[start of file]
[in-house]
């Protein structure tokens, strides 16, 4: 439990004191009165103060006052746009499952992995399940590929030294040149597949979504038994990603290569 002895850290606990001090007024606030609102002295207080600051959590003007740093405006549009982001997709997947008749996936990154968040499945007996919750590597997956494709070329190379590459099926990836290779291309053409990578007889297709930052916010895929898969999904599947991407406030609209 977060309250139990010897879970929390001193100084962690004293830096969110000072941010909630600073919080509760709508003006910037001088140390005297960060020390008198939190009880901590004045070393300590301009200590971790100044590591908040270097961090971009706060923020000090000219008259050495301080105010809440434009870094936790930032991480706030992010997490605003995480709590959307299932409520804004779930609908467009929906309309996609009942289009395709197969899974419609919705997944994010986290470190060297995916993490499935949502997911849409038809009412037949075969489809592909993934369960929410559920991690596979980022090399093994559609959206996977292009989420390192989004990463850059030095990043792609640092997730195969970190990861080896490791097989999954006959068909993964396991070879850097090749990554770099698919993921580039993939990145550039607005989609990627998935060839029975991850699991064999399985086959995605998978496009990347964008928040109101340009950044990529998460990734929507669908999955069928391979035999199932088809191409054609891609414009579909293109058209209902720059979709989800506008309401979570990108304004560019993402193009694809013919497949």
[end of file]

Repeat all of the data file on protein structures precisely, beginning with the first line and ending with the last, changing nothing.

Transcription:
[in-house]
């Protein structure tokens, strides 16, 4: 439990004191009165103060006052746009499952992995399940590929030294040149597949979504038994990603290569 002895850290606990001090007024606030609102002295207080600051959590003007740093405006549009982001997709997947008749996936990154968040499945007996919750590597997956494709070329190379590459099926990836290779291309053409990578007889297709930052916010895929898969999904599947991407406030609209 977060309250139990010897879970929390001193100084962690004293830096969110000072941010909630600073919080509760709508003006910037001088140390005297960060020390008198939190009880901590004045070393300590301009200590971790100044590591908040270097961090971009706060923020000090000219008259050495301080105010809440434009870094936790930032991480706030992010997490605003995480709590959307299932409520804004779930609908467009929906309309996609009942289009395709197969899974419609919705997944994010986290470190060297995916993490499935949502997911849409038809009412037949075969489809592909993934369960929410559920991690596979980022090399093994559609959206996977292009989420390192989004990463850059030095990043792609640092997730195969970190990861080896490791097989999954006959068909993964396991070879850097090749990554770099698919993921580039993939990145550039607005989609990627998935060839029975991850699991064999399985086959995605998978496009990347964008928040109101340009950044990529998460990734929507669908999955069928391979035999199932088809191409054609891609414009579909293109058209209902720059979709989800506008309401979570990108304004560019993402193009694809013919497949």